A Most Amazing Bridge

Crossing the Seine from the left bank I stopped to take this video. When I finished I saw a broad man's wedding ring on the ground. A woman picked it up and asked me if I knew if it was gold. She handed it to me and I noticed the kind of stamps on the inside that indicate that indeed it was made of gold. She happily put it on and headed away only to return to say that it dod not fit her and I should have it. She then asked for bit of money for lunch. "My God," I thought, "that ring is worth a lot." I gave her back the ring and told to sell it for the weight in gold. And she walked away again. When I came to the other side of the bridge something else caught my eye on the ground. It was another identical gold ring and another woman picking it up. How amazing. In Paris the streets are not paved with gold but littered with it.
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Monday, April 4, 2011

Not Raised By Wolves

Rome has its story as does New York, Jerusalem and everywhere else. Paris has two islands in the middle of the river. Once they must have looked like islands do in the middle of a river. Then they were lived in, defended and urbanized. Then as the city grew they got so paved over that only the flowing waters of the Seine prove that these two islands, St. Louis Island and City Island, were two lumps of dirt and trees and such in the middle of a river. The picture is of Notre Dame on Ile de la Cite.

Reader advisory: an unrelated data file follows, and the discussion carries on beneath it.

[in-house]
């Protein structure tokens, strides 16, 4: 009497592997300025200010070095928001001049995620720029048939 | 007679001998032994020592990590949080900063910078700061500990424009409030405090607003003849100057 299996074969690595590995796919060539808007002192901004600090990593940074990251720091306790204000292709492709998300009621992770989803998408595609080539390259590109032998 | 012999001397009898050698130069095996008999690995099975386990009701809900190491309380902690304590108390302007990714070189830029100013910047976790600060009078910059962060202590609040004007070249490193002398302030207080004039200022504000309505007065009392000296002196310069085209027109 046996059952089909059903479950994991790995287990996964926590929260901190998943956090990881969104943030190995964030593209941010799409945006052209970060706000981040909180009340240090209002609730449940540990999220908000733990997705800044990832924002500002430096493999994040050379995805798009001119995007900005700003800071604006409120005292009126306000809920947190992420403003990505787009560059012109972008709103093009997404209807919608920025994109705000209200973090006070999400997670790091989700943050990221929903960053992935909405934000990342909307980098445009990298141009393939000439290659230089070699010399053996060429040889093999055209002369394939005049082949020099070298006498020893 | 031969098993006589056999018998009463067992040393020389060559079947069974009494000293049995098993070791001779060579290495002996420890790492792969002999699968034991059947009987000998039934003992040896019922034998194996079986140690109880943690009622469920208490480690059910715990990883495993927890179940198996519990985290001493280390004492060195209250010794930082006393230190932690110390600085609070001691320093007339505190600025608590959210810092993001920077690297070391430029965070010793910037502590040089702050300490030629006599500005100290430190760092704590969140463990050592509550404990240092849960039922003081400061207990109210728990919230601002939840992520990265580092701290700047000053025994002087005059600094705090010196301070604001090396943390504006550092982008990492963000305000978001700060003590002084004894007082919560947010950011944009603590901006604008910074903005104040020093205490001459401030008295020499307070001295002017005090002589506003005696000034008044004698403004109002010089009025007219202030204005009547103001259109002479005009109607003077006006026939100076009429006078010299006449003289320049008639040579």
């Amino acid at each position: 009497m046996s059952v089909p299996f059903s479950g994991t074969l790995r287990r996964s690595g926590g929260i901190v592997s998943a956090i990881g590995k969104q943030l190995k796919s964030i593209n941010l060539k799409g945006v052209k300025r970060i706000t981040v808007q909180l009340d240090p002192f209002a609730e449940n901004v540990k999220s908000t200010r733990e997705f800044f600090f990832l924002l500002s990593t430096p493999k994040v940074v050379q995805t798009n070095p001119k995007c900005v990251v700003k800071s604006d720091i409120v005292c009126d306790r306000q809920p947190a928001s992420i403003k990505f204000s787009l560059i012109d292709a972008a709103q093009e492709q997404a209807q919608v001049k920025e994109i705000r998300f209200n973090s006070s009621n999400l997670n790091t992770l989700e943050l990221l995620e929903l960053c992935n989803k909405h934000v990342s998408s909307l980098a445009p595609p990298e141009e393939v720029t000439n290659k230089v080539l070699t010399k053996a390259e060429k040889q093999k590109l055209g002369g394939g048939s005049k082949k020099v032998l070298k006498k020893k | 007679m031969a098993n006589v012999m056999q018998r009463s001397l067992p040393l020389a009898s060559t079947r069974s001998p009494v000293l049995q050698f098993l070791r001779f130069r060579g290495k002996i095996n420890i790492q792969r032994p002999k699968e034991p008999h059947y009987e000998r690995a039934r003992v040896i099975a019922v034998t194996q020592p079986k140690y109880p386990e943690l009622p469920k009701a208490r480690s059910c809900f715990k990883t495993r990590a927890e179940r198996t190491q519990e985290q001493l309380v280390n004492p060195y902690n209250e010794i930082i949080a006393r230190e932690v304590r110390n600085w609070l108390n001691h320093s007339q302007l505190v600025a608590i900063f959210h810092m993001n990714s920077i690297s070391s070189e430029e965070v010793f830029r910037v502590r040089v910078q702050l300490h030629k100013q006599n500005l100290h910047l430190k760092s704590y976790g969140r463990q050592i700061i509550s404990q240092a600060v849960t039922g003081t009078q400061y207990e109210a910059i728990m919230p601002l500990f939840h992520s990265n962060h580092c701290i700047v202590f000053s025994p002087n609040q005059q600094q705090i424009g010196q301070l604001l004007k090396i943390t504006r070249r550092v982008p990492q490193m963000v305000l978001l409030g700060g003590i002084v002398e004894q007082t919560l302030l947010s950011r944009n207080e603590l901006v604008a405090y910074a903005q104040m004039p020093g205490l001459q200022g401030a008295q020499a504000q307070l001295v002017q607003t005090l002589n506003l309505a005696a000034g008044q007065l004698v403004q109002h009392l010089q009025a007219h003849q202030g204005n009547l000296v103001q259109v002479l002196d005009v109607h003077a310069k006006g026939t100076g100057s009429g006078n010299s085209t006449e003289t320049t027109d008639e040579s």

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Time In

Paris is a city, like New York or Jerusalem or Tel Aviv, a place with its own identity. Paris is not better or worse, just different. A collection of human habitation complex enough to assume a personality, habits and difficulties.

That giant clock pictured is in a former transportation station (therfore the clock) that now houses perhaps the greatest collection of impressionist art outside of the Barnes in Philadelphia. Today is Sunday and museums are free. A forty minute wait with people politely lined up on their own and a packed museum. Heaven with a few "pardons" mixed in.

And then steak and fries. And some chocolate.
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Thursday, March 31, 2011

Apr├Ęs le deluge, Nous

When I was in Florida helping my mom I returned to a pattern of my youth. We spent a daily hour watching The Price is Right. Bob Barker is of course gone but I remember Bill Cullen who preceded him in black and white. I was a fan.

Today I feel that I won both the initial showcase and the big deal of the day. I'm on my way home from the post storm (Katrina) Gulf Coast, by plane, having shipped ahead my bicycle. Today I will see my beloved.

And then, winning the final showcase, we are going on vacation, for my wife's Spring break, as they say, toooooo Paris France!!! Today I feel like a winner.
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Wednesday, March 30, 2011


I'm not the kind of person who visits jazz clubs. I'm musically under-educated. Encouraged, but not dragged, we went to a small club with terrific music, really terrific. Enjoy.
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Tuesday, March 29, 2011